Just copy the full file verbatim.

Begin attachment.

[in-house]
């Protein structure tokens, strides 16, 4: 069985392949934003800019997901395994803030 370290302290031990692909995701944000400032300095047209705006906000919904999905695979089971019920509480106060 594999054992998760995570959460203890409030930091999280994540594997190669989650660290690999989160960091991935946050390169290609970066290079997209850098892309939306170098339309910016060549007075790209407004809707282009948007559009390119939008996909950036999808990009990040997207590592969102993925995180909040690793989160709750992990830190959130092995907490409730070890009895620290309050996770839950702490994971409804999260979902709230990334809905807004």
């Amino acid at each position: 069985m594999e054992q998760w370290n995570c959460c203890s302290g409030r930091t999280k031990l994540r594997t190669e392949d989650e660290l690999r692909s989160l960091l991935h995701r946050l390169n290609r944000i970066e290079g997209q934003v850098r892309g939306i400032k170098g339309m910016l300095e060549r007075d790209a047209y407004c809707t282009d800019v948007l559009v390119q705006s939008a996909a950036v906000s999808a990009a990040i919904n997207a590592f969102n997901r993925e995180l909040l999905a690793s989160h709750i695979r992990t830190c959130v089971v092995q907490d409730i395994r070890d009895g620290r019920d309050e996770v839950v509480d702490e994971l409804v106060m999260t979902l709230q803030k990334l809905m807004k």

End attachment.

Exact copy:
[in-house]
């Protein structure tokens, strides 16, 4: 069985392949934003800019997901395994803030 370290302290031990692909995701944000400032300095047209705006906000919904999905695979089971019920509480106060 594999054992998760995570959460203890409030930091999280994540594997190669989650660290690999989160960091991935946050390169290609970066290079997209850098892309939306170098339309910016060549007075790209407004809707282009948007559009390119939008996909950036999808990009990040997207590592969102993925995180909040690793989160709750992990830190959130092995907490409730070890009895620290309050996770839950702490994971409804999260979902709230990334809905807004």
């Amino acid at each position: 069985m594999e054992q998760w370290n995570c959460c203890s302290g409030r930091t999280k031990l994540r594997t190669e392949d989650e660290l690999r692909s989160l960091l991935h995701r946050l390169n290609r944000i970066e290079g997209q934003v850098r892309g939306i400032k170098g339309m910016l300095e060549r007075d790209a047209y407004c809707t282009d800019v948007l559009v390119q705006s939008a996909a950036v906000s999808a990009a990040i919904n997207a590592f969102n997901r993925e995180l909040l999905a690793s989160h709750i695979r992990t830190c959130v089971v092995q907490d409730i395994r070890d009895g620290r019920d309050e996770v839950v509480d702490e994971l409804v106060m999260t979902l709230q803030k990334l809905m807004k």